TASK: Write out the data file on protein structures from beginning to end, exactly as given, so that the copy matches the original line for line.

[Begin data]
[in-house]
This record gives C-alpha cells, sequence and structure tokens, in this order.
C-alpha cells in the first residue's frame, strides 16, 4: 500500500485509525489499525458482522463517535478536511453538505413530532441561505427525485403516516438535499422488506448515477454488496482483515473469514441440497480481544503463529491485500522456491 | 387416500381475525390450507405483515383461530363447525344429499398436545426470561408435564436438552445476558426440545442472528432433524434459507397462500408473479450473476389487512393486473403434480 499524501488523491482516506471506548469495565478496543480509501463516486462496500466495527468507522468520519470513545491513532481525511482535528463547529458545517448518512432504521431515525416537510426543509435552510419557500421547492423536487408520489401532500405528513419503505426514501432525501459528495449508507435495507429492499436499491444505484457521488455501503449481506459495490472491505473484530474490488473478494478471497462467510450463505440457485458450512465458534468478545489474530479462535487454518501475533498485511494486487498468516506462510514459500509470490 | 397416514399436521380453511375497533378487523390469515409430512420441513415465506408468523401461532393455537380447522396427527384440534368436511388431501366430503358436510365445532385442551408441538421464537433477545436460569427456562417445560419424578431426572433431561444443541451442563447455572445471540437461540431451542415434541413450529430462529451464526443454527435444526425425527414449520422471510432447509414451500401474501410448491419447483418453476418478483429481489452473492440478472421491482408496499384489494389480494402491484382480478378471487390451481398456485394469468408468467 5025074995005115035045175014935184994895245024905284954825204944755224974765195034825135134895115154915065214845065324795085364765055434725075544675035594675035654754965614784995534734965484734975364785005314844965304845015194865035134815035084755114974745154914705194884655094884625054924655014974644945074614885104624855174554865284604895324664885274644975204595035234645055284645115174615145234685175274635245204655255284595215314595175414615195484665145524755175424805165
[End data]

[in-house]
This record gives C-alpha cells, sequence and structure tokens, in this order.
C-alpha cells in the first residue's frame, strides 16, 4: 500500500485509525489499525458482522463517535478536511453538505413530532441561505427525485403516516438535499422488506448515477454488496482483515473469514441440497480481544503463529491485500522456491 | 387416500381475525390450507405483515383461530363447525344429499398436545426470561408435564436438552445476558426440545442472528432433524434459507397462500408473479450473476389487512393486473403434480 499524501488523491482516506471506548469495565478496543480509501463516486462496500466495527468507522468520519470513545491513532481525511482535528463547529458545517448518512432504521431515525416537510426543509435552510419557500421547492423536487408520489401532500405528513419503505426514501432525501459528495449508507435495507429492499436499491444505484457521488455501503449481506459495490472491505473484530474490488473478494478471497462467510450463505440457485458450512465458534468478545489474530479462535487454518501475533498485511494486487498468516506462510514459500509470490 | 397416514399436521380453511375497533378487523390469515409430512420441513415465506408468523401461532393455537380447522396427527384440534368436511388431501366430503358436510365445532385442551408441538421464537433477545436460569427456562417445560419424578431426572433431561444443541451442563447455572445471540437461540431451542415434541413450529430462529451464526443454527435444526425425527414449520422471510432447509414451500401474501410448491419447483418453476418478483429481489452473492440478472421491482408496499384489494389480494402491484382480478378471487390451481398456485394469468408468467 5025074995005115035045175014935184994895245024905284954825204944755224974765195034825135134895115154915065214845065324795085364765055434725075544675035594675035654754965614784995534734965484734975364785005314844965304845015194865035134815035084755114974745154914705194884655094884625054924655014974644945074614885104624855174554865284604895324664885274644975204595035234645055284645115174615145234685175274635245204655255284595215314595175414615195484665145524755175424805165